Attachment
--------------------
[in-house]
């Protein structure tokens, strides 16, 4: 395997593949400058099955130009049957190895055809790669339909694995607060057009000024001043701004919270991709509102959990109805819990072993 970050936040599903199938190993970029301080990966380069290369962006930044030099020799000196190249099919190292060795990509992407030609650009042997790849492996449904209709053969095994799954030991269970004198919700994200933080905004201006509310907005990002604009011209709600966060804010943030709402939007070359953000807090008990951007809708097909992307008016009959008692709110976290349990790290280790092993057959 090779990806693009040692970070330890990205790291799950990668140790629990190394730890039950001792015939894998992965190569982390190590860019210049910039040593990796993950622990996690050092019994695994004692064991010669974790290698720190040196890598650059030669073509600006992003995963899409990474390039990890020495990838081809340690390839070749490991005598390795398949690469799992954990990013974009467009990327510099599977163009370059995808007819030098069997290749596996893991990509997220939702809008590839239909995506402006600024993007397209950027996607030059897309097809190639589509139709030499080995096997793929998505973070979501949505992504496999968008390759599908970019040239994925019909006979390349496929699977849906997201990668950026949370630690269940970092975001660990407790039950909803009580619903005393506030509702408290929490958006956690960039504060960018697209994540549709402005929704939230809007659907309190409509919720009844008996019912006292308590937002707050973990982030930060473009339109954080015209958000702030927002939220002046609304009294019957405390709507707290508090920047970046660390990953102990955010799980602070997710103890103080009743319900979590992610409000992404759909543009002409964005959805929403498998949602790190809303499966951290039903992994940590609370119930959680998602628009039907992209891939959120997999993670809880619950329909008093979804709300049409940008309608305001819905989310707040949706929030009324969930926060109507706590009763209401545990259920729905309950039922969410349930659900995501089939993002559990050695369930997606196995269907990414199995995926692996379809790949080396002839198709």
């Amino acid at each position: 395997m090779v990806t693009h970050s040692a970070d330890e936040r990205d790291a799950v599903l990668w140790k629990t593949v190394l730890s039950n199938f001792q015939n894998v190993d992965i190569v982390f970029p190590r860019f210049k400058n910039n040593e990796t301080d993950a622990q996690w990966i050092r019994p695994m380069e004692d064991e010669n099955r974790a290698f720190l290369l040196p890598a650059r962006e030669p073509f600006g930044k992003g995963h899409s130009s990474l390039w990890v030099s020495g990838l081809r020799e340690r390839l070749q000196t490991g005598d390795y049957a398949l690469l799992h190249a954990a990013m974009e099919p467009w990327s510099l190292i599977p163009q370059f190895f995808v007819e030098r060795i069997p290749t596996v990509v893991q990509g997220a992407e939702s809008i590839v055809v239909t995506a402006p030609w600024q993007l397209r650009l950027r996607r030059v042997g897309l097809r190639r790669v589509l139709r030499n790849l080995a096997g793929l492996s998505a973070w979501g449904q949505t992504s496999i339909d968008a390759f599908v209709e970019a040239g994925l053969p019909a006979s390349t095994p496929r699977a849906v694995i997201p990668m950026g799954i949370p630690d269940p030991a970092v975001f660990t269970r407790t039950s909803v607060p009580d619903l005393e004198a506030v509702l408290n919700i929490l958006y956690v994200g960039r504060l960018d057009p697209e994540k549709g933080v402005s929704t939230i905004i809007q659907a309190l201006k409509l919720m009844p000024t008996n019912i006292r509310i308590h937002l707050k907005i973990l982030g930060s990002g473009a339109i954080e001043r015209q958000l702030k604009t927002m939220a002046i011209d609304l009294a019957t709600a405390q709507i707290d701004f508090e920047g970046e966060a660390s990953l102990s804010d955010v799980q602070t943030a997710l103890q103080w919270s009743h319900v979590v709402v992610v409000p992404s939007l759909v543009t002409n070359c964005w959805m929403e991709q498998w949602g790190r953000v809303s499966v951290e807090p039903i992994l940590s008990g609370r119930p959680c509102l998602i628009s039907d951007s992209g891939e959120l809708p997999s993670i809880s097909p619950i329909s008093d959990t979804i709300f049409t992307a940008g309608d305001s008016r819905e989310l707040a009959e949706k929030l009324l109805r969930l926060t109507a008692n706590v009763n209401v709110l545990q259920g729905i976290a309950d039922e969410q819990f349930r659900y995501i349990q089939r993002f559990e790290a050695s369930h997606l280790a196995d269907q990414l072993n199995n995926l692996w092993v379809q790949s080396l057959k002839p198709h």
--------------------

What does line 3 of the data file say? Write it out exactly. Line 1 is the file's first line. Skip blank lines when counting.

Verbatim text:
């Amino acid at each position: 395997m090779v990806t693009h970050s040692a970070d330890e936040r990205d790291a799950v599903l990668w140790k629990t593949v190394l730890s039950n199938f001792q015939n894998v190993d992965i190569v982390f970029p190590r860019f210049k400058n910039n040593e990796t301080d993950a622990q996690w990966i050092r019994p695994m380069e004692d064991e010669n099955r974790a290698f720190l290369l040196p890598a650059r962006e030669p073509f600006g930044k992003g995963h899409s130009s990474l390039w990890v030099s020495g990838l081809r020799e340690r390839l070749q000196t490991g005598d390795y049957a398949l690469l799992h190249a954990a990013m974009e099919p467009w990327s510099l190292i599977p163009q370059f190895f995808v007819e030098r060795i069997p290749t596996v990509v893991q990509g997220a992407e939702s809008i590839v055809v239909t995506a402006p030609w600024q993007l397209r650009l950027r996607r030059v042997g897309l097809r190639r790669v589509l139709r030499n790849l080995a096997g793929l492996s998505a973070w979501g449904q949505t992504s496999i339909d968008a390759f599908v209709e970019a040239g994925l053969p019909a006979s390349t095994p496929r699977a849906v694995i997201p990668m950026g799954i949370p630690d269940p030991a970092v975001f660990t269970r407790t039950s909803v607060p009580d619903l005393e004198a506030v509702l408290n919700i929490l958006y956690v994200g960039r504060l960018d057009p697209e994540k549709g933080v402005s929704t939230i905004i809007q659907a309190l201006k409509l919720m009844p000024t008996n019912i006292r509310i308590h937002l707050k907005i973990l982030g930060s990002g473009a339109i954080e001043r015209q958000l702030k604009t927002m939220a002046i011209d609304l009294a019957t709600a405390q709507i707290d701004f508090e920047g970046e966060a660390s990953l102990s804010d955010v799980q602070t943030a997710l103890q103080w919270s009743h319900v979590v709402v992610v409000p992404s939007l759909v543009t002409n070359c964005w959805m929403e991709q498998w949602g790190r953000v809303s499966v951290e807090p039903i992994l940590s008990g609370r119930p959680c509102l998602i628009s039907d951007s992209g891939e959120l809708p997999s993670i809880s097909p619950i329909s008093d959990t979804i709300f049409t992307a940008g309608d305001s008016r819905e989310l707040a009959e949706k929030l009324l109805r969930l926060t109507a008692n706590v009763n209401v709110l545990q259920g729905i976290a309950d039922e969410q819990f349930r659900y995501i349990q089939r993002f559990e790290a050695s369930h997606l280790a196995d269907q990414l072993n199995n995926l692996w092993v379809q790949s080396l057959k002839p198709h």